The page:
sored by Lincoln Civic clubs who
are furnishing day room in the
dormitories at the base to make
"a home away from home" for
airmen in 23 squadrons.
Nebriskan Photo
Jim Murphy look over the recent
grill conversion on Jones' 1951
following areas:
1 V- i )
Gymnast Earns Award:
Stickler Named Star Oi
or Mi-College Tourney Performance
' Staff Sports Writer
.Wayne Strickle r, senior in
Teachers College, has been named
Star-of-the-Week by the Daily Ne
braskan sports staff for his bril
liant performance in the All-Col
lege Invitational gymnastics meet,
held Saturday at Manhattan, Kan
sas. Wayne left all nine teams in the
meet something to remember him
by as he took a first in the hori
zontal bar, seconds in the flying
rings, side horse and parrallel
bars and a seventh in the free
exercise. He piled up a record 41
points and received the all-around
gymnasts award for his efforts.
His total judges points were 1,017
for four events which gave him
the award.
Winning is nothing new to the
"Wee one" as he is called by his
teammates. In 1952, his first year
of competition, he received the all
around gymnasts award in the
novice division of the Nebraska
High State meet. The next year
while a senior at Lincoln High, he
won the all-around award again,
this time in the pptional division
which meant that he was the top
gymnast in the state.
In his sophomore year at NU,
he continued to pile up points and
win events as he collected 125
markers. He 'scored this many
points even though he had to play
second fiddle to all-time great Tom
Last year, while performing be
hind Bruce Riley, he scored 167
points. Riley set the record for
total points with 396, , but coach
Jake Geier puts' a good share of
the credit on Strickler who kept
Riley on his toes in every meet,
always coming in a close second
and occasionally beating out his
It was this year that Wayne
really came into his own and es-
tablished himself as one of the
best of all time.
He entered a total of sixty
eyents winning 32 of them.
He also finished second 19 times,
third six times, fourth three times
and seventh once. His seventh
came at the all-college and was
picked up against 25 other men
entered in the event. The seventh
was good for a first, a second and
a fourth against the three teams
NU dualed at the all-college.
In 59 events this year, he has
finished no lower than fourth
which means that every event he
entered produced some points for
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1 -
See Placement
Director for your
his team. His total points for the
year add up to 36 and his three
year total to 608. No man other
than Bruce Riley has totaled as
many for Nebraska.
At one time or another, Wayne
has worked everything but turn
bling. This year, he entered in at
least four events at every meet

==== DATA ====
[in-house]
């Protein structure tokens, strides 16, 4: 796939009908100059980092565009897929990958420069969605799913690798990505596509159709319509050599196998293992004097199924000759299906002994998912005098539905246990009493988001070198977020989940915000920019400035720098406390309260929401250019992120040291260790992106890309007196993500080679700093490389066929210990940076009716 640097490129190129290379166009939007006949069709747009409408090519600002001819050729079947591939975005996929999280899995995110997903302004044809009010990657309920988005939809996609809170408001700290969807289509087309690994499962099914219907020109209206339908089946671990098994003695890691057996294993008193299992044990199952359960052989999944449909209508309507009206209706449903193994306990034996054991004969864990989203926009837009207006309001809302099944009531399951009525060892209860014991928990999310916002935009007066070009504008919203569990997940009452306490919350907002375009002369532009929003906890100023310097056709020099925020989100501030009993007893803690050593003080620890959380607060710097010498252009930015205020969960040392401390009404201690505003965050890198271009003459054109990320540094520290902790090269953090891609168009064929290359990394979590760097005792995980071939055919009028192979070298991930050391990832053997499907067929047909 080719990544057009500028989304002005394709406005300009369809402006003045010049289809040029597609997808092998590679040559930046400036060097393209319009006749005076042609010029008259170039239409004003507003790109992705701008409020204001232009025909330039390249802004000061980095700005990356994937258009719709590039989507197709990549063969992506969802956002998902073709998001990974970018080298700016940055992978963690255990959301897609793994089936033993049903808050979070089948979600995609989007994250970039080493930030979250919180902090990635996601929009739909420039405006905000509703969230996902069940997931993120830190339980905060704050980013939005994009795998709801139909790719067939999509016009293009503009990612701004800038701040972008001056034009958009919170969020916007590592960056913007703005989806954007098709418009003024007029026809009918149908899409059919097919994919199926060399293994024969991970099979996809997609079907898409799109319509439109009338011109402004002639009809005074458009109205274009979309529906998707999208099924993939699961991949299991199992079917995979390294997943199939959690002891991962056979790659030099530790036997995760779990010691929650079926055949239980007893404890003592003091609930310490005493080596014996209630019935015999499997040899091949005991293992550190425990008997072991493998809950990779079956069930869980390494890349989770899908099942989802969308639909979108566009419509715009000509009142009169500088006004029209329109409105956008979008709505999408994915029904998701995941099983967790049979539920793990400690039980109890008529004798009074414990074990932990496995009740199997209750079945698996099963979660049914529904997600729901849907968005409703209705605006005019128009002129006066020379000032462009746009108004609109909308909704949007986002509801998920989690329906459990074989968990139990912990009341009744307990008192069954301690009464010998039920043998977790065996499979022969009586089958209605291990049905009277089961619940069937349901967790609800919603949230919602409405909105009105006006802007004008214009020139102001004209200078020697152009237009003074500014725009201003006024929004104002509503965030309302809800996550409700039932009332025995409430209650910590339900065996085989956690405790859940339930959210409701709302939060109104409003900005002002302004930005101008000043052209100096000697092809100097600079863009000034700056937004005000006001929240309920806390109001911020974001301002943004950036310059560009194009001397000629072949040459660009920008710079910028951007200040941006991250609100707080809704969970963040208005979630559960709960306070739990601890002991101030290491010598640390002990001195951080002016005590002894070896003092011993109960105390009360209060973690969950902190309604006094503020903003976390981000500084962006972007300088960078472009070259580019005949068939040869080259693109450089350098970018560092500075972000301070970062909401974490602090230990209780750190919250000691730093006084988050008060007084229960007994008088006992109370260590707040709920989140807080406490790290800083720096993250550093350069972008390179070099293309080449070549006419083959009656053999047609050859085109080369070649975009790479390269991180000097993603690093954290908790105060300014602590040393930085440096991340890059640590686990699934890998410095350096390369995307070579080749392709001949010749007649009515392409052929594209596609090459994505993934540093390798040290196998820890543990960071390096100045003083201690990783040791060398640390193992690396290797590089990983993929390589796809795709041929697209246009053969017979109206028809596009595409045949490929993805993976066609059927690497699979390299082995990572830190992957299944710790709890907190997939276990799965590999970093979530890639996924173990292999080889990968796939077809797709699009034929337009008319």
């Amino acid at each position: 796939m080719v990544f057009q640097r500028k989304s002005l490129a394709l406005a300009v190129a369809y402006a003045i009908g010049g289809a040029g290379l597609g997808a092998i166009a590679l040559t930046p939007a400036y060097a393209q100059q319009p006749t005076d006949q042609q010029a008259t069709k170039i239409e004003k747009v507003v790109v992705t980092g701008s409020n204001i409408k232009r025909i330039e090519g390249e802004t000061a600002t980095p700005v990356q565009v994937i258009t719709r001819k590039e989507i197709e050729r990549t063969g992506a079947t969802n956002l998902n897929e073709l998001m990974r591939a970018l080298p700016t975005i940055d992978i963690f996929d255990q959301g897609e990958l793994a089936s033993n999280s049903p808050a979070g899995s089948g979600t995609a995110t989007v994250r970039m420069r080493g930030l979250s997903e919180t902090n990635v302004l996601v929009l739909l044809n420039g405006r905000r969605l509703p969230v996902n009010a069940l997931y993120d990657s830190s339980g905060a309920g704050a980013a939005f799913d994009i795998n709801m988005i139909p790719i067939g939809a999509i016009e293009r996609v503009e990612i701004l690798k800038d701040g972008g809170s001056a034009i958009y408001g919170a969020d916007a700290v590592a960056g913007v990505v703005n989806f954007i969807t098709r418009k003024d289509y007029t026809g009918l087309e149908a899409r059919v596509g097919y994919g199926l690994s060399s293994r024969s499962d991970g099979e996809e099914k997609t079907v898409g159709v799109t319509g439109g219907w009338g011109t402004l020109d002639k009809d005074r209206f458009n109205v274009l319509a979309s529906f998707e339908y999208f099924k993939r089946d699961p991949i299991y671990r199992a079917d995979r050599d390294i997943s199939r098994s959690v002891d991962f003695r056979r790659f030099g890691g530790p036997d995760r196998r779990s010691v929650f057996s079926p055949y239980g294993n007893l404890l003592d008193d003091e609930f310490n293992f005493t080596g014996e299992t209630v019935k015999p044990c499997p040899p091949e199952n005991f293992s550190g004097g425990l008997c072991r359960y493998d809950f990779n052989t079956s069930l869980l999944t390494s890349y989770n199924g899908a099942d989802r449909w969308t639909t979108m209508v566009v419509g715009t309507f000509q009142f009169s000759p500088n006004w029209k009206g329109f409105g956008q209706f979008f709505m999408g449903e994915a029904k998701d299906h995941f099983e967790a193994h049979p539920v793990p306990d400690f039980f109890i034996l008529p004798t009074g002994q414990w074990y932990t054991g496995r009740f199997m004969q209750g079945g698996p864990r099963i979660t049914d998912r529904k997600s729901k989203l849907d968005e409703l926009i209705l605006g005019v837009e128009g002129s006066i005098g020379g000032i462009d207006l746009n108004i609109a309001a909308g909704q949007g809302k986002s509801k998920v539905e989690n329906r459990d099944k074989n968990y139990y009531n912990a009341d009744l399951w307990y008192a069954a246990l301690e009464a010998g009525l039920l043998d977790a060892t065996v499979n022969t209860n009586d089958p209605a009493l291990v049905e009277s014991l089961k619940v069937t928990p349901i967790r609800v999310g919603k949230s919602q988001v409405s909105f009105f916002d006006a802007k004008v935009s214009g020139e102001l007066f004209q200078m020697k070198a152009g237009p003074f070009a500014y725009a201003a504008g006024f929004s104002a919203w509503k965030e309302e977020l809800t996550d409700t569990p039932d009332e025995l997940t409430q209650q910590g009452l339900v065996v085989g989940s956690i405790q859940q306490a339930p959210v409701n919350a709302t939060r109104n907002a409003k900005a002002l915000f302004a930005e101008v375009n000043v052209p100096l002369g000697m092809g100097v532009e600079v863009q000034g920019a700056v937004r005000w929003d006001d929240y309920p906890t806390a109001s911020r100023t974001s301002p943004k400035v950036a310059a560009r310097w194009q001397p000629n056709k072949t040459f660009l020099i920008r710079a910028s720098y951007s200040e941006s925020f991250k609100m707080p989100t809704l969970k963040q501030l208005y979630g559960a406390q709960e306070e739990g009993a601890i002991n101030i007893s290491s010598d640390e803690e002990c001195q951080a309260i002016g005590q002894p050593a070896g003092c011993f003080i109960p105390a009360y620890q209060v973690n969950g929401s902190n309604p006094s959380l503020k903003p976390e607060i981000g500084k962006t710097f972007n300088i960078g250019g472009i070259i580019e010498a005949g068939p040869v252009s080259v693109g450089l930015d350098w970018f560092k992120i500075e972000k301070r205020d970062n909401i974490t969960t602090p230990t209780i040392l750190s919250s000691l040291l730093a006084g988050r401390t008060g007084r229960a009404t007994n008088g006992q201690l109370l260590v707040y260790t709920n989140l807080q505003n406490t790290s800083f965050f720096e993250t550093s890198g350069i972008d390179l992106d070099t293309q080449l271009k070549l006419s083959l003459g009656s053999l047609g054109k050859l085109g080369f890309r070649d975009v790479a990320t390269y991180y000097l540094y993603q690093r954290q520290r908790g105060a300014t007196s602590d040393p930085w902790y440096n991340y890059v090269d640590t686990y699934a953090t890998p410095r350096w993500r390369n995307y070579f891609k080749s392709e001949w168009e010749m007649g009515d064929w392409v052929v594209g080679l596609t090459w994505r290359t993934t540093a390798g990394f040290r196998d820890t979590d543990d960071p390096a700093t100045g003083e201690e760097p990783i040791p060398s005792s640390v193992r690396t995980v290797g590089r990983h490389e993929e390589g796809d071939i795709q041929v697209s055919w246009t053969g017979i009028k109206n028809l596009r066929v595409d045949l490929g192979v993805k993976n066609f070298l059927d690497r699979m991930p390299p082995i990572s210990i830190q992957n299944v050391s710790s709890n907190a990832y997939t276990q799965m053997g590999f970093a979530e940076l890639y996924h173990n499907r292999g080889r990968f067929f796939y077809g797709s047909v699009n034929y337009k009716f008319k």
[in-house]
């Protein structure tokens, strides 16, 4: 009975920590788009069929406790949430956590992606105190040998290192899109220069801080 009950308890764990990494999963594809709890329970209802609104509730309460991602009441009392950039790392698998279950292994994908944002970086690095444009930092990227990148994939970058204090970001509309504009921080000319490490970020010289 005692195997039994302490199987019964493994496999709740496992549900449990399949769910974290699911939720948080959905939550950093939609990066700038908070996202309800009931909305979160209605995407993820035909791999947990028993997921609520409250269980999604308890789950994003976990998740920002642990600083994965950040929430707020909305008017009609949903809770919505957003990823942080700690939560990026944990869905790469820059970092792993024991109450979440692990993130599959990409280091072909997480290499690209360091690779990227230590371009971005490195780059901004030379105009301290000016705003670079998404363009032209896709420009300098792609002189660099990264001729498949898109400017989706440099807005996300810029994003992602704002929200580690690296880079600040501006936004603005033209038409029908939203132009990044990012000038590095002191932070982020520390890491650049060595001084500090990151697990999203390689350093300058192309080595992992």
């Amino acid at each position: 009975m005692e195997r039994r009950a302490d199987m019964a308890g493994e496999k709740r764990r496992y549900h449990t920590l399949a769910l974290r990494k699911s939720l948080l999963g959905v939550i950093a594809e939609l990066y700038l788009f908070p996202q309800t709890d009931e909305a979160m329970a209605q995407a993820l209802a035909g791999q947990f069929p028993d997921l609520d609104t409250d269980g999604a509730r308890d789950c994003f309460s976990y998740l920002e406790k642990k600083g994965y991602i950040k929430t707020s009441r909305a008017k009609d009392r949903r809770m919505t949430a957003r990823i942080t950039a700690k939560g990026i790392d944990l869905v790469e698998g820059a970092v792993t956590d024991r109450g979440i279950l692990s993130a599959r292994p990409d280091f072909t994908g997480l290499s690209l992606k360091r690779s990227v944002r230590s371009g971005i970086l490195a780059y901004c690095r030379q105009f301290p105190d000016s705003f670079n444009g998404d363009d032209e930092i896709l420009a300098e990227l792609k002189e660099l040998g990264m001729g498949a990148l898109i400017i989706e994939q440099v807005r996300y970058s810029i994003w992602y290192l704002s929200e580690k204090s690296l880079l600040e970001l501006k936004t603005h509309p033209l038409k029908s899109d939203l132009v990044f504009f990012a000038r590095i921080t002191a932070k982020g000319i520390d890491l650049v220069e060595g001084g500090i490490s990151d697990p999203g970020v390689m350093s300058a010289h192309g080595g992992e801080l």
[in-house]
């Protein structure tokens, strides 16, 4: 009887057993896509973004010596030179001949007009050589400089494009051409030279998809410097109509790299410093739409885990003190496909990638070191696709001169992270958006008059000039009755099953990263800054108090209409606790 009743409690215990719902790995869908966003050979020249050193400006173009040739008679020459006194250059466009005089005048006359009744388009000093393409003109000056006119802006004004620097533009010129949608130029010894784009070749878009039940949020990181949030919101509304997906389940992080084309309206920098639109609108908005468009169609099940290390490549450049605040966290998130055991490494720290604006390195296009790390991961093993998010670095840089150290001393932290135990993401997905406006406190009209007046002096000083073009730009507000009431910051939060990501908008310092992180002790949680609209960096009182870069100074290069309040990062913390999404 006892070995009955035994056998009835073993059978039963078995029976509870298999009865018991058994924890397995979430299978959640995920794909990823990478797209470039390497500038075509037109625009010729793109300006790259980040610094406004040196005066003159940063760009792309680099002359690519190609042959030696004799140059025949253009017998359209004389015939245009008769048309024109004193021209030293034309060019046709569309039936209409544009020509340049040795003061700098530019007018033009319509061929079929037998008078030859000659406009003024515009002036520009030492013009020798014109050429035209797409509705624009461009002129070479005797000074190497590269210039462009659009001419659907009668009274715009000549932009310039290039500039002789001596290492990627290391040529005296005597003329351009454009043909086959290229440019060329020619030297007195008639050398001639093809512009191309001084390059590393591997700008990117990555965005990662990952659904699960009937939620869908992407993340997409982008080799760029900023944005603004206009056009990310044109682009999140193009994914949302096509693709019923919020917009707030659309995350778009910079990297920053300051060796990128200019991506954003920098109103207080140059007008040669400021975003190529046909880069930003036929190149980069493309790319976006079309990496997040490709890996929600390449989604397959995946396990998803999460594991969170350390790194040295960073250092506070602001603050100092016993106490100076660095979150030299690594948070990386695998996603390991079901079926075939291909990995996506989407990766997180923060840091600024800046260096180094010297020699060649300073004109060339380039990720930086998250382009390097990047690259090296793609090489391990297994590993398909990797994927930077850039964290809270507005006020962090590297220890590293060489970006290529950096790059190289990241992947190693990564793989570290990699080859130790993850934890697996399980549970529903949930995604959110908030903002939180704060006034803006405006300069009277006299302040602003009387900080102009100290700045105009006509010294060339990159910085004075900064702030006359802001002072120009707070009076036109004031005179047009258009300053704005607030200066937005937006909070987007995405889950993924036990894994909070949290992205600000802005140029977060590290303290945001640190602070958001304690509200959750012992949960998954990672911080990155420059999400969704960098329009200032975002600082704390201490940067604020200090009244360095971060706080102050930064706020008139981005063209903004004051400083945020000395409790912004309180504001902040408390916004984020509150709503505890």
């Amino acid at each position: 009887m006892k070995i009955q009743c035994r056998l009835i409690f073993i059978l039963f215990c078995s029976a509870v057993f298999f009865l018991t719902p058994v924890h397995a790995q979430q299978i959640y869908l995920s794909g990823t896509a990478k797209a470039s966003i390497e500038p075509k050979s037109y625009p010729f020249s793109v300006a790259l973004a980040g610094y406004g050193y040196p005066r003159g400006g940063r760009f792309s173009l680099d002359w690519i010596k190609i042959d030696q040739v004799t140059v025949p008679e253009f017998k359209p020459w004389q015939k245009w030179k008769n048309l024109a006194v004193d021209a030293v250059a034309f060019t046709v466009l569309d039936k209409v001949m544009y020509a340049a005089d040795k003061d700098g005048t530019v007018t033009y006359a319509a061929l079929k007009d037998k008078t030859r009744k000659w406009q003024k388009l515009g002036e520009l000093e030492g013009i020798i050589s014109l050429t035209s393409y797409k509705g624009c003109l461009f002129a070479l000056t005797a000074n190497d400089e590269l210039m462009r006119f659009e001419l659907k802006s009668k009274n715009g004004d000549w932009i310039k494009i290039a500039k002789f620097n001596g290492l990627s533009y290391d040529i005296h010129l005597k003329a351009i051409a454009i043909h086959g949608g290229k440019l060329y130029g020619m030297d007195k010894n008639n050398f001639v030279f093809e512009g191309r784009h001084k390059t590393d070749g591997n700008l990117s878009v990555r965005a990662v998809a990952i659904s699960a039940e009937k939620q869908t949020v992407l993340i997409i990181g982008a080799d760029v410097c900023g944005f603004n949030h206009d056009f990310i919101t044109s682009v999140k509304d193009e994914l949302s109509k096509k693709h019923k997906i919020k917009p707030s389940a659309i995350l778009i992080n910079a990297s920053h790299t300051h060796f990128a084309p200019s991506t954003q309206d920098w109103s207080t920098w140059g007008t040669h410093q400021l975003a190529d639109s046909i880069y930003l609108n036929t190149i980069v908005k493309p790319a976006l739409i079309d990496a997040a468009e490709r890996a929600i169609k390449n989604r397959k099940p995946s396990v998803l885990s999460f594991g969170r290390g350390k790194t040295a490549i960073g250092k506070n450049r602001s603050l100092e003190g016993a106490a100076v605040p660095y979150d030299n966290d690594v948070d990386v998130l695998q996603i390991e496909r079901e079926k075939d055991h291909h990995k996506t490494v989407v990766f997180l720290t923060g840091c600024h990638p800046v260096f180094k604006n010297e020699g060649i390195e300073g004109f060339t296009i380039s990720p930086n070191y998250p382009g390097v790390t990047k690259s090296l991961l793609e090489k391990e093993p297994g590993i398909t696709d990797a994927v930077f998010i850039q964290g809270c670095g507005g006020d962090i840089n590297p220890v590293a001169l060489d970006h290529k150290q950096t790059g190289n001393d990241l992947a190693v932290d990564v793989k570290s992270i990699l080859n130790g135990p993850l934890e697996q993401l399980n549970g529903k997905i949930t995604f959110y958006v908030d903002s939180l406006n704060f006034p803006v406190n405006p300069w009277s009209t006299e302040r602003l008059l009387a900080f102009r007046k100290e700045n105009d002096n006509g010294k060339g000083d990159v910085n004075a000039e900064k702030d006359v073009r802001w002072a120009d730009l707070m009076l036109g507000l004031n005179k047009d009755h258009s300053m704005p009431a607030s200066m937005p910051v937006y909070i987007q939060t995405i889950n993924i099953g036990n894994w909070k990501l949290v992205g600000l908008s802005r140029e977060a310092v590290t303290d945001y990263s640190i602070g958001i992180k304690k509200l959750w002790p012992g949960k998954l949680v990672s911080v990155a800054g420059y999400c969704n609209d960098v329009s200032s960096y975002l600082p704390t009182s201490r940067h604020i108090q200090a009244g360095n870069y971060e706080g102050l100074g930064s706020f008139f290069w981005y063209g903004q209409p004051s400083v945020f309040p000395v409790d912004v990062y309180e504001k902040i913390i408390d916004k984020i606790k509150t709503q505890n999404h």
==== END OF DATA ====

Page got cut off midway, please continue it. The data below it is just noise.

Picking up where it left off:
and most of the time five. His
specialties were the horizontal bar
which he won 12 out of 13 times,
the parrallel bars in which he won
10 times and the flying rings
which produced eight victories.
The side horse can't be counted
out as he took nine seconds, all of
them against teammate Kenny
Kohler, and four thirds. In the free
exercise, he has managed two
wins, three seconds, one third,
two fourths and the seventh.
A major share of Wayne's suc
cess should go to Jake Geier, his
coach the last three years. Jake
worked with Strickler, always
keeping faith with him and never
having his faith go for naught.
Jake made Wayne work day after
y More Campus Polish:
Cotton Sportcoats
Jack McLean in the
latest edition of the
air-weight, polished
cotton sportcoat.
Striped gray and
brown or gray and
blue. By HIS.
Sportcoat, $19.95
Mcn'e Sportswear , , .
Afagee' First Floor
In a few days an engineering representative will
be on campus to tell the Temco story of outstanding
opportunity for young engineers.
It's an exciting story of a vigorous, growing air
craft company that offers qualified graduates an
immediate chance to grow with it. Temco is old
enough to offer you stability and prestige, young
enough so that you can match its dynamic growth
stride for stride.
Located in three Texas communities, Temco's
opportunities for finest working and living condi
tions should be outlined to every engineering stu
dent. This is your cordial invitation to learn Temco's
story personally.
Page 3
The Meek
day on the sidehorse and finally
molded him into the second top
man in the mid-west in that event.
After Wayne picked up his sec
ond place medal for the side horse
at the all-college, he went over to
Jake and presented him with it
saying, "you earned this more
than I did." Probably, one of the
main reasons for Wayne's skill
can be attributed to his respect
for the coach and his teammates.
Al's Half-Hour
Drop It Off We Do Rest
Corner 16 & N 2-5722
1 ;